ICT is always going to sit uncomfortably in such a context because its status as an academic subject has never been entirely secure. Many, including myself, would argue that ICT has academic legitimacy because it is underpinned by distinct theories and processes. Others, coming from more traditional subject backgrounds would see it (to quote the Review) as one of the 'very worthwhile areas of learning [which] apply knowledge in particular ways or foreground particular areas of skill or competence – but have weaker epistemological roots'. ICT draws on knowledge and understandings from a range of disciplines to make a discrete whole. As a subject it is not alone in doing that - geography, for example, has a relatively small core of unique content; the rest is drawn from the sciences, history, mathematics.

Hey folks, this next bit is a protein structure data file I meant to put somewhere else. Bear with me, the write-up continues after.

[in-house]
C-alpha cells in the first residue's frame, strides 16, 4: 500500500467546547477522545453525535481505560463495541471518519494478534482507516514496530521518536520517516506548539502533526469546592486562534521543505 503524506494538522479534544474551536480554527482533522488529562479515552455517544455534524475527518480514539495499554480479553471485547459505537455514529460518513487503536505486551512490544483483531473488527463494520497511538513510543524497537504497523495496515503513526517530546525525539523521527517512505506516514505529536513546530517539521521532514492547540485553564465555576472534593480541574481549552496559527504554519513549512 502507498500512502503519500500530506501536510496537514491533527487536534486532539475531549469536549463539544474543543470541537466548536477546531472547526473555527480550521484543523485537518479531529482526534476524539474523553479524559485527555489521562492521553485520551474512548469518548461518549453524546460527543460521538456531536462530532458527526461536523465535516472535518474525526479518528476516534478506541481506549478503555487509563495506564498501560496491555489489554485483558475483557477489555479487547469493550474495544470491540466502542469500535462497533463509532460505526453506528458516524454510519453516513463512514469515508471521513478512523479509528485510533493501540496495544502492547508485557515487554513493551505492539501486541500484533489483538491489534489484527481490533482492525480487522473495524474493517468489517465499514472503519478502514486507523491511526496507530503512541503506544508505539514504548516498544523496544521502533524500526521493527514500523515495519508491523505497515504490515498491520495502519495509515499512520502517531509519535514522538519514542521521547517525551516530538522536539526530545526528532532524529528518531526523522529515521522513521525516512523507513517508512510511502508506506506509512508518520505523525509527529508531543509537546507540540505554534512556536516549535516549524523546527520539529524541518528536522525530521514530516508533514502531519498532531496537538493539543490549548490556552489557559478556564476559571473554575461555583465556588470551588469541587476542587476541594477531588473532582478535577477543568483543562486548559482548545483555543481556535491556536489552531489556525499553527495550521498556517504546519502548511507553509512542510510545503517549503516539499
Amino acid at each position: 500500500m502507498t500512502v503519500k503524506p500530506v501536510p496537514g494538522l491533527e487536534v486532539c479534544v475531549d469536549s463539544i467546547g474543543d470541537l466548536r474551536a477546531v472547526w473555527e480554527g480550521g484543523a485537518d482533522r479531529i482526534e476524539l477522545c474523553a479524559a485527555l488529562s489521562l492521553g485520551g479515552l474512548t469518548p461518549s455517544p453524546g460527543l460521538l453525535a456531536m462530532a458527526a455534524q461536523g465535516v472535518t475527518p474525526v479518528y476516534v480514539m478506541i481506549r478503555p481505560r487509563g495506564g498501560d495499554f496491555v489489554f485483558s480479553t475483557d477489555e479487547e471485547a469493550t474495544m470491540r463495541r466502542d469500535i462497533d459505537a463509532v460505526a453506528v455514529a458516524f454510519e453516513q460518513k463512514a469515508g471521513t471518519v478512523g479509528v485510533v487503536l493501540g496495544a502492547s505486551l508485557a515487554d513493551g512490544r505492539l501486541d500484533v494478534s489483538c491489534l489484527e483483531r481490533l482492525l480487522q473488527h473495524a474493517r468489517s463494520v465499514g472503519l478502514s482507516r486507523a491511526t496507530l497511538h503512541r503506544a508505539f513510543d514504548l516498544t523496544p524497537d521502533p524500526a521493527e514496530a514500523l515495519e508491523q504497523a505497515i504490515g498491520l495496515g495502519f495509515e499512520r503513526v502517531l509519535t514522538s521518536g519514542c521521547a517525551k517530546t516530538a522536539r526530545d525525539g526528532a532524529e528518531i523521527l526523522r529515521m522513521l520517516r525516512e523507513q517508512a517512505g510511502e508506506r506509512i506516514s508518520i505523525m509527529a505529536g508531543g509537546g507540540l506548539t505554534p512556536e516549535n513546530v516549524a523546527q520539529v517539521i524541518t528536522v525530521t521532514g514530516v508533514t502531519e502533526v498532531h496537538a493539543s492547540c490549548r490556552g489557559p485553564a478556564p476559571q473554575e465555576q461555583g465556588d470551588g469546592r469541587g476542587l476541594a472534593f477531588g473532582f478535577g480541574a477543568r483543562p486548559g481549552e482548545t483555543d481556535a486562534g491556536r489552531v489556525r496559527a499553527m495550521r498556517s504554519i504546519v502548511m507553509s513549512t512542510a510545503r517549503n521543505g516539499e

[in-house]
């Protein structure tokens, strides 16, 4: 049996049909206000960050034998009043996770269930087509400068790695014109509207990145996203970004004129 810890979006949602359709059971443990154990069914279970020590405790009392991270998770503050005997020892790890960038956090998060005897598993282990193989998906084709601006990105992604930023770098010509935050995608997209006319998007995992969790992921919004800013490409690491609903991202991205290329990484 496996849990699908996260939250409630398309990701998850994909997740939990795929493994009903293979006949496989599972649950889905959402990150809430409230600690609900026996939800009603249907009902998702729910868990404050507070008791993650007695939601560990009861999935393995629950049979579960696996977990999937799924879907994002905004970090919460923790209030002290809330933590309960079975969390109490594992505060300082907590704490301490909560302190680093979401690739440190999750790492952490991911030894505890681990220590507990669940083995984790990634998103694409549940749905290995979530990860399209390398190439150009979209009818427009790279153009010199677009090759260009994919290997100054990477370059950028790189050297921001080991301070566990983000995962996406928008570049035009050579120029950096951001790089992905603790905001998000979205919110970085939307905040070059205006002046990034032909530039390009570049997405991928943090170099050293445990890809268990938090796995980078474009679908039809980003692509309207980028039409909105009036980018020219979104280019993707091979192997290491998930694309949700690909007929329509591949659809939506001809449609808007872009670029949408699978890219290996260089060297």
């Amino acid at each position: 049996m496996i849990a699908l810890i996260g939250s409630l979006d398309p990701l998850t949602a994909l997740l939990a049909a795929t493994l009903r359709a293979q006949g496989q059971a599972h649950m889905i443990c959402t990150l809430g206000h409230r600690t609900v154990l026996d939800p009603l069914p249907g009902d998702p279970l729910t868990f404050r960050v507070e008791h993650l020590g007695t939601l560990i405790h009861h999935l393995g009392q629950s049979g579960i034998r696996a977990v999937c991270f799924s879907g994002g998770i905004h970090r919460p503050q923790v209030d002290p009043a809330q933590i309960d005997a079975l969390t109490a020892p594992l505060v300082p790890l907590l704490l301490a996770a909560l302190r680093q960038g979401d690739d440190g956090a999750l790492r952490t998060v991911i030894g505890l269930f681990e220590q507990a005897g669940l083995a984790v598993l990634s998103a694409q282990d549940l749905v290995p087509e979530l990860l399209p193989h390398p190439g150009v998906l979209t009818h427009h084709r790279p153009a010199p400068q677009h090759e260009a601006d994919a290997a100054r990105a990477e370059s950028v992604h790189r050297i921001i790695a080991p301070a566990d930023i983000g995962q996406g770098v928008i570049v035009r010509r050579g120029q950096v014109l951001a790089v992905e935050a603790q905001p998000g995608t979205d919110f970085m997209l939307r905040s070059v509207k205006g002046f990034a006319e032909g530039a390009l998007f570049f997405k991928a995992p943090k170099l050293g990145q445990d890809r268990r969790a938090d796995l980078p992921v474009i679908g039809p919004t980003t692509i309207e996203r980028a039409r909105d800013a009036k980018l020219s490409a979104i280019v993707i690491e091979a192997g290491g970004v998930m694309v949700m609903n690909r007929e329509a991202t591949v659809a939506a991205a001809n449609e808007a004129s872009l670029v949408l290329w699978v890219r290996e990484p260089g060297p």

The unique core of ICT (in primary, at any rate) is small, but contains content that is essential for the functioning individual in the 21st Century - child or adult - namely digital or media literacy, understandings about controlling devices, the provisionality of information, independent choice of digital tools. If this essential stuff is no longer defined in an agreed programme of study, but left to individual schools to determine, then we have a recipe, not for disaster, but for ever increasing inequalities of opportunity.
Apparently, 77% of respondents to the National Curriculum Review's call for evidence felt ICT should remain a statutory subject (with similar support for other 'demoted' subjects). The Expert Panel remained 'not entirely persuaded'. Discuss.